“A Gothic horror story of quite exceptional quality...macabre, bizarre and...quite impossible to put down.”
The above quote is the response of the Financial Times to the best-selling novel, “The Wasp Factory”, and in my opinion, truer words were never spoken. I myself had to force the book out of my hands in the early hours of the morning on several occasions. This clearly says something about the sheer power of Iain Bank’s debut novel. Whether you love it or hate it, once you have read the first page you are instantly struck by it’s brilliance. Throughout this essay, I intend to explore the mind and characteristics of the main character, Frank Cauldhame.
Throughout the story, Frank’s character is brought out through his experiences, of which the most important are possibly the three murders he commits. I am not going to explore how he commits these terrible crimes, but rather why.
Frank’s first victim is his cousin Blyth. He kills Blyth for a relatively simple reason, revenge. Blyth killed Frank and his brother Eric’s rabbits using a makeshift flame-thrower, which Eric had built himself. Eric is completely destroyed by this. So, a year later, Frank decides to settle the score with his cousin. Blyth had an artificial leg, and this was what gave Frank the chance to get even. One day, Frank and Eric, their younger brother Paul ( who is later killed ) and Blyth are lying in the sand. Frank goes for a walk to the Bunker and inside the dark, cold concrete pillbox , he finds an adder. He decides what he is going to do almost instantly. He catches the snake and bundles it into an old tin can. He then returns to the place where he left his cousin and brothers, and puts the snake into the artificial leg. Blyth’s death is slow and painful, and to Frank, this seems very appropriate. The way he sees it, Blyth deserves to die feeling similar agony to that which his rabbits must have felt, and Frank feels no remorse. He tells Eric that he “thought it was a judgement from God that Blyth had first lost his leg and then had the replacement become the instrument of his downfall.” Frank then proceeds to name the area where Blyth was killed as “The Snake Park” This statement is an early indicator of an essential feature of Frank’s character, and that is his belief in symbolism and destiny. We find another example of this when we analyse the death of Frank’s younger brother, Paul.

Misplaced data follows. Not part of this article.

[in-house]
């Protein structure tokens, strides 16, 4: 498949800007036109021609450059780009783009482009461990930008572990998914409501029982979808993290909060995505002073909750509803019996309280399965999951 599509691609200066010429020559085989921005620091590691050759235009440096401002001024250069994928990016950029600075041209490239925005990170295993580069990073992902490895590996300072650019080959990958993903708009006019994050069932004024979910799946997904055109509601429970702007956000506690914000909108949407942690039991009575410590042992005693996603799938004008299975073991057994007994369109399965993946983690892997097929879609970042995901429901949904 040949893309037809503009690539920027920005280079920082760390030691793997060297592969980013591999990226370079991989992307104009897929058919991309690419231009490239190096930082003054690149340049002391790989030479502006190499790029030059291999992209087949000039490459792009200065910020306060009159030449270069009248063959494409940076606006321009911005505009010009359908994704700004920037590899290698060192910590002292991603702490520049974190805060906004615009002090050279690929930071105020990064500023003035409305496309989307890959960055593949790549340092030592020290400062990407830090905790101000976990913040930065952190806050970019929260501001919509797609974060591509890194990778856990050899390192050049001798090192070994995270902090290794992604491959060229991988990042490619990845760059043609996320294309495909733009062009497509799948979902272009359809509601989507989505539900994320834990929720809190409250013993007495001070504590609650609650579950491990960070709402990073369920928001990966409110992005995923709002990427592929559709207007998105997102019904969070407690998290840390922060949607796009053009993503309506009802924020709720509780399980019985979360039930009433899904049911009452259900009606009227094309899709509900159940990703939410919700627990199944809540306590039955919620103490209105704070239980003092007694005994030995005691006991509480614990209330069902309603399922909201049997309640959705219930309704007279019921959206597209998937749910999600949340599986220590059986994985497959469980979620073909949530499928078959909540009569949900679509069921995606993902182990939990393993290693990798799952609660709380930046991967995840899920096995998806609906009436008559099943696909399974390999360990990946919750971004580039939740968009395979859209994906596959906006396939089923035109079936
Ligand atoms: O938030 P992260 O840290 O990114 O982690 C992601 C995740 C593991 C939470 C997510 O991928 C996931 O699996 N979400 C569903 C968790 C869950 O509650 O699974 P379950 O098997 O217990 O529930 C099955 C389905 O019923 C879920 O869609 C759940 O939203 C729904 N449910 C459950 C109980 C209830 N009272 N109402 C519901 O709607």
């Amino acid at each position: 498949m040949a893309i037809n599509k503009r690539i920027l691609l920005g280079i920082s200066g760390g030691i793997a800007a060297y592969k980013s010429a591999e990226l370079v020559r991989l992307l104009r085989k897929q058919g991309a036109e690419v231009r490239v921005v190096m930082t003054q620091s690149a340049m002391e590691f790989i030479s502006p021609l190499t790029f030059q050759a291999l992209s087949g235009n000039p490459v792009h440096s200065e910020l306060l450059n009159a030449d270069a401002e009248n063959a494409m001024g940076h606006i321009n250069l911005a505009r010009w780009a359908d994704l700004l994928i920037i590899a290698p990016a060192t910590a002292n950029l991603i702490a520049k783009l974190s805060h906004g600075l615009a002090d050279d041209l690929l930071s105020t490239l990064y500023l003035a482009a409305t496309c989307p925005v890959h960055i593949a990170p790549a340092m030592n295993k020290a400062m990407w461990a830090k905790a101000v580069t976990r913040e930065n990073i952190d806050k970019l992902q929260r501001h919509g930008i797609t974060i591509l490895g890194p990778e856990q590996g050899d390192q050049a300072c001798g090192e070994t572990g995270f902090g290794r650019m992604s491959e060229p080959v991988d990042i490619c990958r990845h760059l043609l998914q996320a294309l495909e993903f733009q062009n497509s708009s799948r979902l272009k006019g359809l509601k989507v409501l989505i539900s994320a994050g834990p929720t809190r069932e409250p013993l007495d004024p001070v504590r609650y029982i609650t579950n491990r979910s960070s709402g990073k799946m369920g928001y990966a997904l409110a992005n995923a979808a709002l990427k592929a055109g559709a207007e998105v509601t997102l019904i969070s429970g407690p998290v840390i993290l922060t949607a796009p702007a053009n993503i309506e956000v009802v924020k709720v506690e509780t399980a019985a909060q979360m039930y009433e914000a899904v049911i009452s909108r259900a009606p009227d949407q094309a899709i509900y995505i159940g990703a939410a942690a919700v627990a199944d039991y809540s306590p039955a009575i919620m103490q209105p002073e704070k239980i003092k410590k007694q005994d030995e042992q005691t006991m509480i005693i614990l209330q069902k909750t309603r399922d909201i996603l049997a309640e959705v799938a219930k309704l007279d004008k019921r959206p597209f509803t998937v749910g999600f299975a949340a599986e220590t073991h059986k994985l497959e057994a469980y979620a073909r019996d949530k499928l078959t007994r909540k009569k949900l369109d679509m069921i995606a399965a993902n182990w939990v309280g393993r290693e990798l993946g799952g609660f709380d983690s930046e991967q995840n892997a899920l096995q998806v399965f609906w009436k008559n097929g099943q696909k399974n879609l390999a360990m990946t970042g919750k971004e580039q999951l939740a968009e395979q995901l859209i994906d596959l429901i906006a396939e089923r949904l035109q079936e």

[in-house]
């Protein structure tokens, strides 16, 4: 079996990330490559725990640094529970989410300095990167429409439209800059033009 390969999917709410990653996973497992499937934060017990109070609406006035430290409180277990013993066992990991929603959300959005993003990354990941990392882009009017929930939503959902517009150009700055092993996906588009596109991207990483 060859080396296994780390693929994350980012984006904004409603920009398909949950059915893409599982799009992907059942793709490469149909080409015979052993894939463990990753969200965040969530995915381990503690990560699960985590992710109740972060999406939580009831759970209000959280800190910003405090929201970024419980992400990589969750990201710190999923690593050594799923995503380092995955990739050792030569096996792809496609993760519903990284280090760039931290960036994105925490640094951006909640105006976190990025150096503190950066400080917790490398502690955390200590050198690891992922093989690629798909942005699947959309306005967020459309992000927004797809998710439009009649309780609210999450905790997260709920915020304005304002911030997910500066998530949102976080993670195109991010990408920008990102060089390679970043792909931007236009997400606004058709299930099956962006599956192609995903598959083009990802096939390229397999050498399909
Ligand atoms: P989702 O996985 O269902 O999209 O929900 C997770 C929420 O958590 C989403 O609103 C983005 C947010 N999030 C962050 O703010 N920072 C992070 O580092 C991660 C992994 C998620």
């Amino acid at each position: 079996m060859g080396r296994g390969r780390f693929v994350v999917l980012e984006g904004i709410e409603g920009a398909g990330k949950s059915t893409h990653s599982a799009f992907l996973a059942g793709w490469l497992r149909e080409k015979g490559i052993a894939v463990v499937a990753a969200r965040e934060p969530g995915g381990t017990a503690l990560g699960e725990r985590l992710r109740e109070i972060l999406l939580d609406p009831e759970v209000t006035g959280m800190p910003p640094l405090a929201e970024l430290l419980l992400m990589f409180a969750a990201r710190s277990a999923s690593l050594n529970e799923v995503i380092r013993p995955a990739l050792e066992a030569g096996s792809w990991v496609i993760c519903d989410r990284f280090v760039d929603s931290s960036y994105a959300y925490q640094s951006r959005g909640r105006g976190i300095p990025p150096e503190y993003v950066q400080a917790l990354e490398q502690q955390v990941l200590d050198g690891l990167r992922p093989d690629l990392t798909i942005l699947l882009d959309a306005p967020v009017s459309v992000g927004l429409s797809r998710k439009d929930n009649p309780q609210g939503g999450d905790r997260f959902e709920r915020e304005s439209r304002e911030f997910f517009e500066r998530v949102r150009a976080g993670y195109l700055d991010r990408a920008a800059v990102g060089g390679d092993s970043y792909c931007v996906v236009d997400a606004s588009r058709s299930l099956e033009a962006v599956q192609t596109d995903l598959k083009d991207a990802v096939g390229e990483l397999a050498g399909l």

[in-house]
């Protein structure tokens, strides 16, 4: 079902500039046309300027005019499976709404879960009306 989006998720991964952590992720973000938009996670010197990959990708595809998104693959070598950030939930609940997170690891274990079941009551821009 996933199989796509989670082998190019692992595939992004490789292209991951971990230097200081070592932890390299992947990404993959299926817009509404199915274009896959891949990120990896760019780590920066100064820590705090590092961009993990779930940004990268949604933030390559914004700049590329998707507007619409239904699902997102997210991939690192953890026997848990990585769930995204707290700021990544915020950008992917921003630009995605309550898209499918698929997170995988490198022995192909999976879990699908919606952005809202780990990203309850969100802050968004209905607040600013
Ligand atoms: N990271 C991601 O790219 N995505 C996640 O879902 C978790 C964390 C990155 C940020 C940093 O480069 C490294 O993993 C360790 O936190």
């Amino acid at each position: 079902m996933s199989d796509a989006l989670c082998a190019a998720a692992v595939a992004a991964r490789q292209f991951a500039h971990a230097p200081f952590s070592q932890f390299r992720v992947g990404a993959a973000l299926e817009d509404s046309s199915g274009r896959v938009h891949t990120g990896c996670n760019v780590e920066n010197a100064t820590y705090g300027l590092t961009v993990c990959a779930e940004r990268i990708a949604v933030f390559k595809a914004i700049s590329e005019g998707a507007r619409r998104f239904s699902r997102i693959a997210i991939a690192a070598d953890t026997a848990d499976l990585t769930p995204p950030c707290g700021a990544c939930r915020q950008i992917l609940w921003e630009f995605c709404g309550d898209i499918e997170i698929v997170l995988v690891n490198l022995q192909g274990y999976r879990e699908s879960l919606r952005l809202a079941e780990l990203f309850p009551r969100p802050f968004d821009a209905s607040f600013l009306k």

Frank’s reasons for killing Paul are very different than his reasons for killing Blyth. While he kills Blyth in an act of hateful revenge, he bears no ill will towards Paul. He in fact likes his brother, and got on well with him, so you may ask why then did he feel the need to dispose of his brother. Well, according to Frank, the main reason that he and his brother always got on so well was because he “knew from an early age that he was not long for this world,” so Frank had tried to make his time as enjoyable as possible. Paul is killed by a German bomb that was uncovered by a...